You have been selected as Scale-1 Officer (law officer) at Karnataka Bank conducted by IBPS. Would you like to tell our readers a bit about the examination and the process of preparing for it?
Sure! So IBPS conducted this exam for Karnataka Bank. Firstly, the candidates were shortlisted based on the exam, which was conducted online similar to other bank PO exams. The exam was a 200 mark multiple choice question paper with 5 options. The paper was divided into 5 sections including Quant Aptitude Test (Mathematics, which was the biggest challenge for me being away from the subject for quite a time). There was 1/4th negative marking allotted for each wrong answer. Result of the test was communicated after a few days on the official website of the bank. The selected candidates were given the interview call letters and were accordingly called for the interview at the bank’s head office located in Mangaluru. This year they have selected 73 candidates in total including all categories – General Probationary Officer (PO), Agriculture Science and Law.
What advice would you give to the candidates short listed for the interview?
My advice to the aspirants is just to be real. Do not try to fake it or make up stuff. Respect the expertise which the panel possesses. They will easily catch you if you happen to make up stuff. Prepare well and if you do not know a thing then tell them clearly. Remember they want a genuine and honest employee.
What are the responsibilities of a Law Officer in a bank?
A Law Officer in a bank deals with the cases related to the bank and acts as an advisor to the bank whenever a question of law is involved. The statutes which a law officer deals with are Acts such as the SARFAESI Act, Indian Contract Act, Banking Regulation Act and various other statues related to the banking industry.
You worked at Accenture Pvt. Ltd. prior to this. How was your experience as a contract Associate?
Accenture was a great place to work. I really enjoyed working there. Starting your career with an MNC such as Accenture teaches you a lot of things, professionalism being top on of that list. It helped me grow as a team player under the guidance of highly qualified managers who were always ready to connect and help me during and post work hours.
You have interned at different places having different lines of business including Holla and Holla, Bangalore and ICIC Lombard, Bangalore. What were the greatest takeaways from these?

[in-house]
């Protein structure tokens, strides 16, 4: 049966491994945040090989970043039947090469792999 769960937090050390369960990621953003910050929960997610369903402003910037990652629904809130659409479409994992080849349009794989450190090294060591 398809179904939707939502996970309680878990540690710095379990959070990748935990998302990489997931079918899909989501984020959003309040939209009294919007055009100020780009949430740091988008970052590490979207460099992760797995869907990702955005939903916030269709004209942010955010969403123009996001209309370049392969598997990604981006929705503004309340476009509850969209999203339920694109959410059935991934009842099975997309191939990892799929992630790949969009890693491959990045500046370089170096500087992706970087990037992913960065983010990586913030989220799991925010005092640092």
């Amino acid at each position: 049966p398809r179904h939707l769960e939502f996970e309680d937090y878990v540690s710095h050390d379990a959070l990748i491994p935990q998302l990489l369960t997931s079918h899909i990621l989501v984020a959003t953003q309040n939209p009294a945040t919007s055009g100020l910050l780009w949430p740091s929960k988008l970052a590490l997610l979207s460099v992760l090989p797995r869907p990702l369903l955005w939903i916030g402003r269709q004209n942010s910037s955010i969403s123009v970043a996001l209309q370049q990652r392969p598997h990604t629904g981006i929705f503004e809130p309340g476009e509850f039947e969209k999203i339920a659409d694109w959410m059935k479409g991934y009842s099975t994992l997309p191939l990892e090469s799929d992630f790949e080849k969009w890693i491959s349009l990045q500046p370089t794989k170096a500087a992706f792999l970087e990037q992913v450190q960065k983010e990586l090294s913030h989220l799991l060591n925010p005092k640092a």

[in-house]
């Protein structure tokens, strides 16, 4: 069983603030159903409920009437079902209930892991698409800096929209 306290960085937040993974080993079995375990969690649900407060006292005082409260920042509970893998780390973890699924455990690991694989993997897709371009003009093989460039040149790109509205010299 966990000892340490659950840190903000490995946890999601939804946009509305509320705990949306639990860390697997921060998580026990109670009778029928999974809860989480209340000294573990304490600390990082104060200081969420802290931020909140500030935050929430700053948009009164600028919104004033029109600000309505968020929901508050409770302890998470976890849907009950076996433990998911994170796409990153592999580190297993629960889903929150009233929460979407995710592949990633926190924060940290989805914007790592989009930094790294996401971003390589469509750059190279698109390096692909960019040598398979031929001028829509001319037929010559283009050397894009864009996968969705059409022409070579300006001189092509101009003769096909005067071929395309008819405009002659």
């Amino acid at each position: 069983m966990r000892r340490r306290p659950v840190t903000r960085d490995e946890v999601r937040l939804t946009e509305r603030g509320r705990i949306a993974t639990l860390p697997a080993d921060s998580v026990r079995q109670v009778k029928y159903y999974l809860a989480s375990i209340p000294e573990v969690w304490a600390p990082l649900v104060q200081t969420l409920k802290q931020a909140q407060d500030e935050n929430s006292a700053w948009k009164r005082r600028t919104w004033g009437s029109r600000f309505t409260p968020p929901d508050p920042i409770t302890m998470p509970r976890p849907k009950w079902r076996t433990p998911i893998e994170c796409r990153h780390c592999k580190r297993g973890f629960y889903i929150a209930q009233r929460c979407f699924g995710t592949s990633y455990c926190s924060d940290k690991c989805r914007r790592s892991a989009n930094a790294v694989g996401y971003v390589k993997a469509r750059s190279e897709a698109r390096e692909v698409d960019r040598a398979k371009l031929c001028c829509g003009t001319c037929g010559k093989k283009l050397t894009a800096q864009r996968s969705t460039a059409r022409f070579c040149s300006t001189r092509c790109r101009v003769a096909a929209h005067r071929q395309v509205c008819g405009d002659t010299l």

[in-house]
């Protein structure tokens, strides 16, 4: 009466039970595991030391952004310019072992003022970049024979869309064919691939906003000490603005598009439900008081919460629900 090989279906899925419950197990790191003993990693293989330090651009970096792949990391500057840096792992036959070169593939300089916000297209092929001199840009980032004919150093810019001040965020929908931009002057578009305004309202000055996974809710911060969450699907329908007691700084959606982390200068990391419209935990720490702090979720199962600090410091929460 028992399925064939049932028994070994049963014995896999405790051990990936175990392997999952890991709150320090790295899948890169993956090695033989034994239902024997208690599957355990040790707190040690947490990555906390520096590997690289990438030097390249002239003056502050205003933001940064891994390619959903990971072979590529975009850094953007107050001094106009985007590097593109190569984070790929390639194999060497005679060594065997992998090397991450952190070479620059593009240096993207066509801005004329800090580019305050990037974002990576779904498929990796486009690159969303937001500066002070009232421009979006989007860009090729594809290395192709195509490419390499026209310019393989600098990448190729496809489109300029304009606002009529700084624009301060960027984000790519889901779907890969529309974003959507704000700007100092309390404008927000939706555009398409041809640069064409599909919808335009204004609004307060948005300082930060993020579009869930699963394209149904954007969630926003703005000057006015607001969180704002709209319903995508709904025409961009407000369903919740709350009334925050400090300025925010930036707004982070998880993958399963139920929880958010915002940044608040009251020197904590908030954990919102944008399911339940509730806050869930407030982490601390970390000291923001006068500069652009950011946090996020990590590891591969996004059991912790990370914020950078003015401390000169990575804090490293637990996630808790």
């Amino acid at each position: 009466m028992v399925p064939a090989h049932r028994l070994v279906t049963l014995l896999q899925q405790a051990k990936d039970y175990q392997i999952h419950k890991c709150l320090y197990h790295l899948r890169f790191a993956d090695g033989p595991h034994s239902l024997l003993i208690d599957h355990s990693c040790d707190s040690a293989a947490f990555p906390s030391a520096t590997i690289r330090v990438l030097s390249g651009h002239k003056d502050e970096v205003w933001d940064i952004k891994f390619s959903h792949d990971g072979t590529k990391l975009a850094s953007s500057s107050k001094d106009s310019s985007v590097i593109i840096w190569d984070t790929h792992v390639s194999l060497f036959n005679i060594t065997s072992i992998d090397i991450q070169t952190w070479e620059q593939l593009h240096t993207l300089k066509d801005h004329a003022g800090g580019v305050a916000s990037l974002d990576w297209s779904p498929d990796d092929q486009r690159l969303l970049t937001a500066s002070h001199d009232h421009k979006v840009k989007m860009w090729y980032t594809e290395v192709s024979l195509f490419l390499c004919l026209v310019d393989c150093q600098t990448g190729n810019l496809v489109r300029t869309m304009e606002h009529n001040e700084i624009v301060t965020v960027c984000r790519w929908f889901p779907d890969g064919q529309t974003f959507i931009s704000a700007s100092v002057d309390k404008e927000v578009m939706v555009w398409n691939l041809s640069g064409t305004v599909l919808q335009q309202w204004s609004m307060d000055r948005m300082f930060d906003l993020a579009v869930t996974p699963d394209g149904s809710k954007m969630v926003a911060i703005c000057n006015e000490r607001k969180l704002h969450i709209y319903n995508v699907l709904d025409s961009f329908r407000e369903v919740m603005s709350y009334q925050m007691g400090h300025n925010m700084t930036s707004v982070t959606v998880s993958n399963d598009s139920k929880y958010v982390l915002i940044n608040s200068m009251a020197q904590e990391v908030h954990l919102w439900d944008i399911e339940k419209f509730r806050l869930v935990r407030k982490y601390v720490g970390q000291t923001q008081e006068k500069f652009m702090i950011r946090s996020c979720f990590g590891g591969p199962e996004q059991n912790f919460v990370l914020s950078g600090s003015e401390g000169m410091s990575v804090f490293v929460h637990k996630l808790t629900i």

As a law student, I had planned to design my CV in the most diversified way possible. Where Holla and Holla taught me the research work on property laws, ICICI Lombard extended my knowledge on the applicability of the motor vehicle insurance laws. When a law student enters a law firm or a legal department of a company in his initial years, he expects it to be like the TV series Suits. However, right after the initial week, he gets his reality check. That’s when he is ready to adopt the new culture of the firm/company and tries to learn their way. This is the time when he actually needs some additional support from the lawyer he is working under or the supervisor. I was fortunate enough to have wonderful leaderships in both of these places which helped me learn the importance of management.
What would be your message to law students and your fellow colleagues?
Law school is a wonderful phase of your life. Make the most of it in all possible way. Once you are out of the law school you’ll find yourself in a swimwear on a beach. You’ll be desperate to enter the sea in order to beat the heat but you’ll be wondering from where to enter. I have gone a bit philosophical on this one but I am sure you’ll relate to it one day. Stop worrying about the packages and CTCs. That should be your last concern (trust me!). It’s the knowledge and experience which matters the most in long run. Don’t forget you are a lawyer now. Do what interests you the most. Always remember what my elder brother (Manav) always told me- ‘First job picks you whereas you pick the second one.’ Don’t panic, you have time. Just focus on the direction you are in and not how much you are earning at the moment. ‘You don’t get a second chance and all’ is utter nonsense. Life never stops giving you chances provided you work and ask for them. Most importantly never ever stop enjoying (chilling- as we like to call it) no matter what you do or how busy you are. We are born to live and not just to work. Good Luck!